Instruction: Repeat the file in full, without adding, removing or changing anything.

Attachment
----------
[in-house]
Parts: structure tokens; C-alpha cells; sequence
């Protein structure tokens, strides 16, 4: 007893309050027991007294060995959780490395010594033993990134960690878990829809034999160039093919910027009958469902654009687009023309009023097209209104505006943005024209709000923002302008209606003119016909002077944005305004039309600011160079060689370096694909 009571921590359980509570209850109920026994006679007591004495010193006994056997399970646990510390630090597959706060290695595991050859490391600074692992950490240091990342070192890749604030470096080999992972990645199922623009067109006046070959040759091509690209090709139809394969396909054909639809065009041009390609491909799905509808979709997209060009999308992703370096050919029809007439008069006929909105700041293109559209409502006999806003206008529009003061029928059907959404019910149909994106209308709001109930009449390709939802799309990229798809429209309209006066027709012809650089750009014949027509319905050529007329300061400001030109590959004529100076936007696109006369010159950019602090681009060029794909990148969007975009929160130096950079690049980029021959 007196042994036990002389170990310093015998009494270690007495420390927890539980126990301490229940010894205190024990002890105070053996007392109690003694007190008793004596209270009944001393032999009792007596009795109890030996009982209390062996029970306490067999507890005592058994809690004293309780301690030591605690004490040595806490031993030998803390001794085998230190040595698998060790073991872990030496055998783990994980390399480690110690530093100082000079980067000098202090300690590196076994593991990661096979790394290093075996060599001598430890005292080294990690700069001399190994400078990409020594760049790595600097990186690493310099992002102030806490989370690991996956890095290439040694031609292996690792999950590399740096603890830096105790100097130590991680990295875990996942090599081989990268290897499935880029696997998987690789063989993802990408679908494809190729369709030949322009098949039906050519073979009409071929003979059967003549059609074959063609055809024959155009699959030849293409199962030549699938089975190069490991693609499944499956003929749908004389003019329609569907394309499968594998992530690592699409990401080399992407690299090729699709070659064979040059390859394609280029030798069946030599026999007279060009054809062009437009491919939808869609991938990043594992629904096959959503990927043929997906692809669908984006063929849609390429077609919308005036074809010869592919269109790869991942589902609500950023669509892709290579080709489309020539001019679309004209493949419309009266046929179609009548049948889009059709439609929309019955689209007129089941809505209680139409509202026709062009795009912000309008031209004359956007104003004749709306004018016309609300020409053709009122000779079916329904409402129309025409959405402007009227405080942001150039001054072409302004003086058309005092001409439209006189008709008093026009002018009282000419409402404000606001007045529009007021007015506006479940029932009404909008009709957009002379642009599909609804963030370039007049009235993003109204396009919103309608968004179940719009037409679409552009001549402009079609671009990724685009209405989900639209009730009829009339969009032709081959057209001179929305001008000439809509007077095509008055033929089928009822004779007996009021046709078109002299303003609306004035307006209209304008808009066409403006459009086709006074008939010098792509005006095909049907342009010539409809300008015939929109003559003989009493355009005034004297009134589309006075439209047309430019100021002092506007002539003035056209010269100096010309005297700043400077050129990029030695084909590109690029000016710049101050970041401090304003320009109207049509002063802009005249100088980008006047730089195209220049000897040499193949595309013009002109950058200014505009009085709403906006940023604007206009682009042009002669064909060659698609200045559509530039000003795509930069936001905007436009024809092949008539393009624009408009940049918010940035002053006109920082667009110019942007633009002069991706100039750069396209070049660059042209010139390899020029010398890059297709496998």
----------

[in-house]
Parts: structure tokens; C-alpha cells; sequence
């Protein structure tokens, strides 16, 4: 007893309050027991007294060995959780490395010594033993990134960690878990829809034999160039093919910027009958469902654009687009023309009023097209209104505006943005024209709000923002302008209606003119016909002077944005305004039309600011160079060689370096694909 009571921590359980509570209850109920026994006679007591004495010193006994056997399970646990510390630090597959706060290695595991050859490391600074692992950490240091990342070192890749604030470096080999992972990645199922623009067109006046070959040759091509690209090709139809394969396909054909639809065009041009390609491909799905509808979709997209060009999308992703370096050919029809007439008069006929909105700041293109559209409502006999806003206008529009003061029928059907959404019910149909994106209308709001109930009449390709939802799309990229798809429209309209006066027709012809650089750009014949027509319905050529007329300061400001030109590959004529100076936007696109006369010159950019602090681009060029794909990148969007975009929160130096950079690049980029021959 007196042994036990002389170990310093015998009494270690007495420390927890539980126990301490229940010894205190024990002890105070053996007392109690003694007190008793004596209270009944001393032999009792007596009795109890030996009982209390062996029970306490067999507890005592058994809690004293309780301690030591605690004490040595806490031993030998803390001794085998230190040595698998060790073991872990030496055998783990994980390399480690110690530093100082000079980067000098202090300690590196076994593991990661096979790394290093075996060599001598430890005292080294990690700069001399190994400078990409020594760049790595600097990186690493310099992002102030806490989370690991996956890095290439040694031609292996690792999950590399740096603890830096105790100097130590991680990295875990996942090599081989990268290897499935880029696997998987690789063989993802990408679908494809190729369709030949322009098949039906050519073979009409071929003979059967003549059609074959063609055809024959155009699959030849293409199962030549699938089975190069490991693609499944499956003929749908004389003019329609569907394309499968594998992530690592699409990401080399992407690299090729699709070659064979040059390859394609280029030798069946030599026999007279060009054809062009437009491919939808869609991938990043594992629904096959959503990927043929997906692809669908984006063929849609390429077609919308005036074809010869592919269109790869991942589902609500950023669509892709290579080709489309020539001019679309004209493949419309009266046929179609009548049948889009059709439609929309019955689209007129089941809505209680139409509202026709062009795009912000309008031209004359956007104003004749709306004018016309609300020409053709009122000779079916329904409402129309025409959405402007009227405080942001150039001054072409302004003086058309005092001409439209006189008709008093026009002018009282000419409402404000606001007045529009007021007015506006479940029932009404909008009709957009002379642009599909609804963030370039007049009235993003109204396009919103309608968004179940719009037409679409552009001549402009079609671009990724685009209405989900639209009730009829009339969009032709081959057209001179929305001008000439809509007077095509008055033929089928009822004779007996009021046709078109002299303003609306004035307006209209304008808009066409403006459009086709006074008939010098792509005006095909049907342009010539409809300008015939929109003559003989009493355009005034004297009134589309006075439209047309430019100021002092506007002539003035056209010269100096010309005297700043400077050129990029030695084909590109690029000016710049101050970041401090304003320009109207049509002063802009005249100088980008006047730089195209220049000897040499193949595309013009002109950058200014505009009085709403906006940023604007206009682009042009002669064909060659698609200045559509530039000003795509930069936001905007436009024809092949008539393009624009408009940049918010940035002053006109920082667009110019942007633009002069991706100039750069396209070049660059042209010139390899020029010398890059297709496998």